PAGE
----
THE new year is kicking off with a bang for the Tondoon Botanic Gardens.
The garden will feature in this month's Australian Geographic after making the magazine's top 10 for regional botanic gardens.
Staff are also looking forward to the construction of a new fire-proof herbarium, starting next week, which will be double the size of the existing facility.
Barry Meiring, has been parks and conservation senior coordinator for the past three years.
He said the gardens would also be celebrating their 30th birthday later in the year and acknowledged it was "credit where credit's due" for Gladstone Regional Council, which has supported the gardens over the three decades.
Mr Meiring said making the Australian Geographic list should help the gardens become better known nationally.
He said volunteers had been flocking in recently and he expected further crowds off the back of the magazine's announcement.
"It hasn't been easy if you think about what happened in Gladstone a couple of years ago with the boom, the social fabric changed," Mr Meiring said.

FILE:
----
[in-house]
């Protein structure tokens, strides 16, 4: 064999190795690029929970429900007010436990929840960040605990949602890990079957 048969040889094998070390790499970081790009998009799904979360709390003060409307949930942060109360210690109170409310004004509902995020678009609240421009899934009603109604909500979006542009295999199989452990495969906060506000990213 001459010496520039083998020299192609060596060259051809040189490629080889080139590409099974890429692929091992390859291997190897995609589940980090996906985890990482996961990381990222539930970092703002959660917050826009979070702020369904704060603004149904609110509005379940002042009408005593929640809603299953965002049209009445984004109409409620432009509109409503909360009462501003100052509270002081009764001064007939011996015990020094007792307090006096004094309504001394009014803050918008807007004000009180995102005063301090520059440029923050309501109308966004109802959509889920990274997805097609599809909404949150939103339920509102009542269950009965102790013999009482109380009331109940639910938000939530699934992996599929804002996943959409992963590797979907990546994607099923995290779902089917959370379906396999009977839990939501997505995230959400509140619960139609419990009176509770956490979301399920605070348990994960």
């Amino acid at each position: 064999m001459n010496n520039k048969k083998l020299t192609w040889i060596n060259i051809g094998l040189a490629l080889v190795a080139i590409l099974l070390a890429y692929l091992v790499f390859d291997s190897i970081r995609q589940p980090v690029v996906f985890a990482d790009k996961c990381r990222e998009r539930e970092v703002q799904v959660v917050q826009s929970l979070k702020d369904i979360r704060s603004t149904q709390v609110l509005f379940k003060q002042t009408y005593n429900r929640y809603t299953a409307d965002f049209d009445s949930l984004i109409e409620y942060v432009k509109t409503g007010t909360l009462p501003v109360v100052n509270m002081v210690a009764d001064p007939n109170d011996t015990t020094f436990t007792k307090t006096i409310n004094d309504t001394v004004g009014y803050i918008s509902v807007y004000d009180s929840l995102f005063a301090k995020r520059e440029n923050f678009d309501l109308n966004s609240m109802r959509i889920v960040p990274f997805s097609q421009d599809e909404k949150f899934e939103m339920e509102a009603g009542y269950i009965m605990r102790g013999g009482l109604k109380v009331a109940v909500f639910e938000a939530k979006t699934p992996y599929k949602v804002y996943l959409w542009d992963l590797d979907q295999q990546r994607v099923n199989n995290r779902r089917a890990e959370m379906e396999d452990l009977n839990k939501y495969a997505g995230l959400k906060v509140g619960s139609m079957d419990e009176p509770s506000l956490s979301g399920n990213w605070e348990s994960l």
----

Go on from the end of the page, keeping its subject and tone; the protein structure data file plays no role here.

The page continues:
"A lot of retirees went down to Hervey Bay and Bundaberg where it was more affordable. And those are the people that generally volunteer for you.
"The number (of volunteers) has almost doubled since October because of the starting of a new group - the bonsai volunteer group."
The bonsai group is one of the garden's many projects in the pipeline this year.
Brent Braddick, curator at Tondoon for the past 12 years, said one of the big projects being worked on at the moment was the propagation of the endangered Macadamia jansenii or bulburin nut.
The rare nut has only been found naturally occurring in one population in Bulburin National Park, near the Boyne Valley.
"We have a genetic selection from those plants here at Tondoon," Mr Braddick said.
"We are working with the National Botanic Gardens and the Macadamia (Trust) to propagate from these plants and to get another four populations into (other) botanic gardens. The key one is the National Botanic Gardens in Canberra."
As well as the scientific and community work the Tondoon gardens has carried out, Mr Braddick said they played an important role in the community as a place for people to "walk around, relax and unwind".
He said a number of rarely seen bird species had been sighted in the gardens, including the black bittern, the endangered emerald dove and the nankeen night heron.